Are you what you buy?

What is it about consumerism that transcends culture and class, and what aspects are exclusive to our own experiences?

Although I didn’t grow up in a wealthy family, my parents worked hard and chose to live beyond their means. They provided their only daughter with luxuries unheard of in former USSR: the best private schools, vacations twice a year and countless extra-curricular activities. We often watched Fashion Television together, and I quickly learned how to distinguish Versace from Valentino. We couldn’t actually afford couture, but we had a taste for it. Shopping was a highly anticipated part of every vacation. I was taught to look past brand names and pay attention to design. Rarely wasting time in high-end department stores, we headed straight for discount designer shops like Loehmann’s or Century 21. I loved getting deals on coveted designer names; it was empowering.

Despite my interest in fashion, I never devoted time to understanding why I felt  drawn to it. Did I just want to be socially accepted or admired? Was I trying to mask feelings of insecurity? As human beings we want to feel connected with others. Interestingly, we rarely discuss how effective consumerism is in achieving this goal. Andy Warhol’s pop art placed a spotlight on American consumerism, illuminating the obsession with labels, brands and fame.  Brand marketing sells a lifestyle; we buy the illusion. Warhol’s Campbell’s Soup Cans, for example, are the iconic image of mass production. Campbell’s doesn’t just produce soup, they sell the security of an American family tradition. Advertisements for virtually any high-end brand sell sex, power, security and happiness. Ultimately, I believe the indirect goal is always happiness. Yet, I am skeptical anyone really feels secure as a result of eating tomato soup. However, the idea of security is sufficient to solidify the brand in American tradition. In a similar vein, I doubt anyone feels happiness by accumulating shoes, even if they are Louboutins. I would argue people experience pleasure when they shop, and pleasure when they buy. Unfortunately, pleasure doesn’t last. We feel compelled to buy more because we are perpetually unsatisfied.This is also an integral component of addiction: chasing feelings of pleasure that can never be harnessed.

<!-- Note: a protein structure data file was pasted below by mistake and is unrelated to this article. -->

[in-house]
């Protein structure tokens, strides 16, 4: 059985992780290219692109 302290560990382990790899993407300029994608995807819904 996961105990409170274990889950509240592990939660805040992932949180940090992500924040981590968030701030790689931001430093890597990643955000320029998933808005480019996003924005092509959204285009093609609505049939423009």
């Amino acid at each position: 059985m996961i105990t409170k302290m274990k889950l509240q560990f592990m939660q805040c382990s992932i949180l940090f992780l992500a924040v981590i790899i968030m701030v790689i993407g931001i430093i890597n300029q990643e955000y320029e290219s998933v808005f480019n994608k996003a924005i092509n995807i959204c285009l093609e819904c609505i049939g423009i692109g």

Lynne Layton, a Harvard professor who specializes in understanding social class and politics wrote an article titled, “That place gives me the heebee jeebies.” It highlights various experiences of class and consumerism through a psychoanalytic lens. Each of us are thought to have an internal representation of the class level we grew up with. Throughout our lives we replay this internalized experience in ways that are beyond conscious awareness. This theory may explain why people experience anxiety in certain shopping environments. For example, an individual who grew up with wealth may walk into a thrift shop and get the “heebie jeebies.” Their internalization of class is reflected in their anxiety, as they have an unconscious wish to distance themselves from the lower classes. Alternatively, someone from the middle class who became rich in adulthood may feel guilt shopping in high-end stores because they surpassed their parents’ success. Alternatively, individuals who came from lower class homes may feel out of place in a store like Nordstrom because their perception of themselves is firmly held in their socio-economic status.

When I reflect on my own development, I recognize how my upbringing plays out in my shopping preferences. Although I love high-end designers, I tend to avoid wandering around Saks or Neiman Marcus, even though I admire the styles and designs found there. From a practical standpoint, I don’t go there because I can’t afford anything. Yet, there is something underlying that choice. I admit there is a frustration that goes along with seeing, touching or trying on things that you can’t possess. When I am persuaded into these stores I feel compelled to dress up in trendy outfits and pretend to deliberate between the Marc Jacobs bag or the Tory Burch. In my experience, the admiration for the upper-class lifestyle had to be mediated by middle class means, resulting in my dual perception of consumerism. It is both rejected and admired. The fact that I can intellectualize the trivial nature of consumerism, while pining over an Alexander McQueen dress, demonstrates the power of this phenomenon.There is an internal struggle that goes along with being a consumer in North American society: We all have to concede who we are with who we want to be.


83 thoughts on “Are you what you buy?

  1. Great post, Elizabeth. I also feel you would enjoy reading America, by Baudrillard. It’s all about consumerism in the height of the 80s and I greatly enjoy his outside, if not cynical, view. Just throwing that out there as an interesting read. Whether you agree or not with him is irrelevant. It’s just an interesting look at the country. Keep up the good work!

  2. As a Vogue collecting, FT watching, shopper in withdrawal, Art History graduate daughter to parents from the former USSR currently living in Toronto I’ve identified with you while reading your post. Very interesting, thank you!